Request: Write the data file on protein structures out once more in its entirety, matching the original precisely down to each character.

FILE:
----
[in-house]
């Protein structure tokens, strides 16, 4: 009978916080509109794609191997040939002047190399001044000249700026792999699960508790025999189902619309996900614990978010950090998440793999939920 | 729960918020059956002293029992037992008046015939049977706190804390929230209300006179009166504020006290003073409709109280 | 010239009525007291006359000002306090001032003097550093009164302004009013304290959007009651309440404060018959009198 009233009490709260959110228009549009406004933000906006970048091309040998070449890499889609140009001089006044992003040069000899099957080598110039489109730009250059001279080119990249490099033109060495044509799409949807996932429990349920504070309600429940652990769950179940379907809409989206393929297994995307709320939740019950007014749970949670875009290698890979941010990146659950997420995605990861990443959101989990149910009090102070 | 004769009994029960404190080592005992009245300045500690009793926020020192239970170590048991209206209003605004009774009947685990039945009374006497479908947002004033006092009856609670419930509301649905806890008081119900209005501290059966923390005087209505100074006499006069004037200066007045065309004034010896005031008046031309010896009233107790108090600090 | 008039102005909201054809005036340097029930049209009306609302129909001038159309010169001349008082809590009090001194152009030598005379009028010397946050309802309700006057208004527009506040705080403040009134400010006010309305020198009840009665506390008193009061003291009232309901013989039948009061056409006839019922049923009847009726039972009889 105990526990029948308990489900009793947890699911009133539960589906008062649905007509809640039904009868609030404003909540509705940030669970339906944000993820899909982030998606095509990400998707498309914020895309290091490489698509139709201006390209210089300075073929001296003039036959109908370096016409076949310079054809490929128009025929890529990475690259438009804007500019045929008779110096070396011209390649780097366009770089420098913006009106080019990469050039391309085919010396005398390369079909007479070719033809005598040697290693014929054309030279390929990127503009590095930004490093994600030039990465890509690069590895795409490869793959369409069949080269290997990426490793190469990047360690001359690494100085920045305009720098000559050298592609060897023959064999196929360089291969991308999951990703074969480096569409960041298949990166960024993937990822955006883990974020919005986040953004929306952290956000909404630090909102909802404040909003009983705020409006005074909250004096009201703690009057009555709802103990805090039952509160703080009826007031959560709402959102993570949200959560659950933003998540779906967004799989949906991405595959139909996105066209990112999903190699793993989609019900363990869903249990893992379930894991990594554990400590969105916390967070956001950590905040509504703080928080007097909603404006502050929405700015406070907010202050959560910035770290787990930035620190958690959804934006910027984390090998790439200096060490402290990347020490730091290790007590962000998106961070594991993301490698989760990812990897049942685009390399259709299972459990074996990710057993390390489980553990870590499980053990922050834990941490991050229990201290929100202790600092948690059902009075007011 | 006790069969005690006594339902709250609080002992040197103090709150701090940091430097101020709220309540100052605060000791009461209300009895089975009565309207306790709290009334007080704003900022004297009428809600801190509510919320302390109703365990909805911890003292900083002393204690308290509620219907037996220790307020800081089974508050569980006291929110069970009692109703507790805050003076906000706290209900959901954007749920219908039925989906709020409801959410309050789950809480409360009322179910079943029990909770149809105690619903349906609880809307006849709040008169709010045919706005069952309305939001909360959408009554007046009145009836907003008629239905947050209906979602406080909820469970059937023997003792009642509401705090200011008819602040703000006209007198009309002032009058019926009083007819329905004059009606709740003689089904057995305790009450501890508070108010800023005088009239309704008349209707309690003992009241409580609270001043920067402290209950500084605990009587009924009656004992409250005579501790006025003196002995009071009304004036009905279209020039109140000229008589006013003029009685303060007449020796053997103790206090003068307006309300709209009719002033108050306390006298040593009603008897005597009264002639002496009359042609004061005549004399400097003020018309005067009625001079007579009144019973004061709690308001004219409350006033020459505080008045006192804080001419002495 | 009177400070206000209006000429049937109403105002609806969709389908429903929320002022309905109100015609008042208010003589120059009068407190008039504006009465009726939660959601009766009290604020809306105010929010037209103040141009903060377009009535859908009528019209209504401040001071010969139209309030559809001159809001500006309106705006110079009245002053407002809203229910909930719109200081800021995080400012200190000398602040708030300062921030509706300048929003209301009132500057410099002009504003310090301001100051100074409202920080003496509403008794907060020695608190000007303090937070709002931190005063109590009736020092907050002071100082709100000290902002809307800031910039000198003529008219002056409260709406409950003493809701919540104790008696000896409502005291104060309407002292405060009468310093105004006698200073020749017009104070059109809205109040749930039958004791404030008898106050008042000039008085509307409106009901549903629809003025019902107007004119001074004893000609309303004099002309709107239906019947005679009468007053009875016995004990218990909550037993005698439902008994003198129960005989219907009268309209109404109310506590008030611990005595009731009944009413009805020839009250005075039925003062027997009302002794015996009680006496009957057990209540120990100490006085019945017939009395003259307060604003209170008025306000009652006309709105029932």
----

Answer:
[in-house]
């Protein structure tokens, strides 16, 4: 009978916080509109794609191997040939002047190399001044000249700026792999699960508790025999189902619309996900614990978010950090998440793999939920 | 729960918020059956002293029992037992008046015939049977706190804390929230209300006179009166504020006290003073409709109280 | 010239009525007291006359000002306090001032003097550093009164302004009013304290959007009651309440404060018959009198 009233009490709260959110228009549009406004933000906006970048091309040998070449890499889609140009001089006044992003040069000899099957080598110039489109730009250059001279080119990249490099033109060495044509799409949807996932429990349920504070309600429940652990769950179940379907809409989206393929297994995307709320939740019950007014749970949670875009290698890979941010990146659950997420995605990861990443959101989990149910009090102070 | 004769009994029960404190080592005992009245300045500690009793926020020192239970170590048991209206209003605004009774009947685990039945009374006497479908947002004033006092009856609670419930509301649905806890008081119900209005501290059966923390005087209505100074006499006069004037200066007045065309004034010896005031008046031309010896009233107790108090600090 | 008039102005909201054809005036340097029930049209009306609302129909001038159309010169001349008082809590009090001194152009030598005379009028010397946050309802309700006057208004527009506040705080403040009134400010006010309305020198009840009665506390008193009061003291009232309901013989039948009061056409006839019922049923009847009726039972009889 105990526990029948308990489900009793947890699911009133539960589906008062649905007509809640039904009868609030404003909540509705940030669970339906944000993820899909982030998606095509990400998707498309914020895309290091490489698509139709201006390209210089300075073929001296003039036959109908370096016409076949310079054809490929128009025929890529990475690259438009804007500019045929008779110096070396011209390649780097366009770089420098913006009106080019990469050039391309085919010396005398390369079909007479070719033809005598040697290693014929054309030279390929990127503009590095930004490093994600030039990465890509690069590895795409490869793959369409069949080269290997990426490793190469990047360690001359690494100085920045305009720098000559050298592609060897023959064999196929360089291969991308999951990703074969480096569409960041298949990166960024993937990822955006883990974020919005986040953004929306952290956000909404630090909102909802404040909003009983705020409006005074909250004096009201703690009057009555709802103990805090039952509160703080009826007031959560709402959102993570949200959560659950933003998540779906967004799989949906991405595959139909996105066209990112999903190699793993989609019900363990869903249990893992379930894991990594554990400590969105916390967070956001950590905040509504703080928080007097909603404006502050929405700015406070907010202050959560910035770290787990930035620190958690959804934006910027984390090998790439200096060490402290990347020490730091290790007590962000998106961070594991993301490698989760990812990897049942685009390399259709299972459990074996990710057993390390489980553990870590499980053990922050834990941490991050229990201290929100202790600092948690059902009075007011 | 006790069969005690006594339902709250609080002992040197103090709150701090940091430097101020709220309540100052605060000791009461209300009895089975009565309207306790709290009334007080704003900022004297009428809600801190509510919320302390109703365990909805911890003292900083002393204690308290509620219907037996220790307020800081089974508050569980006291929110069970009692109703507790805050003076906000706290209900959901954007749920219908039925989906709020409801959410309050789950809480409360009322179910079943029990909770149809105690619903349906609880809307006849709040008169709010045919706005069952309305939001909360959408009554007046009145009836907003008629239905947050209906979602406080909820469970059937023997003792009642509401705090200011008819602040703000006209007198009309002032009058019926009083007819329905004059009606709740003689089904057995305790009450501890508070108010800023005088009239309704008349209707309690003992009241409580609270001043920067402290209950500084605990009587009924009656004992409250005579501790006025003196002995009071009304004036009905279209020039109140000229008589006013003029009685303060007449020796053997103790206090003068307006309300709209009719002033108050306390006298040593009603008897005597009264002639002496009359042609004061005549004399400097003020018309005067009625001079007579009144019973004061709690308001004219409350006033020459505080008045006192804080001419002495 | 009177400070206000209006000429049937109403105002609806969709389908429903929320002022309905109100015609008042208010003589120059009068407190008039504006009465009726939660959601009766009290604020809306105010929010037209103040141009903060377009009535859908009528019209209504401040001071010969139209309030559809001159809001500006309106705006110079009245002053407002809203229910909930719109200081800021995080400012200190000398602040708030300062921030509706300048929003209301009132500057410099002009504003310090301001100051100074409202920080003496509403008794907060020695608190000007303090937070709002931190005063109590009736020092907050002071100082709100000290902002809307800031910039000198003529008219002056409260709406409950003493809701919540104790008696000896409502005291104060309407002292405060009468310093105004006698200073020749017009104070059109809205109040749930039958004791404030008898106050008042000039008085509307409106009901549903629809003025019902107007004119001074004893000609309303004099002309709107239906019947005679009468007053009875016995004990218990909550037993005698439902008994003198129960005989219907009268309209109404109310506590008030611990005595009731009944009413009805020839009250005075039925003062027997009302002794015996009680006496009957057990209540120990100490006085019945017939009395003259307060604003209170008025306000009652006309709105029932």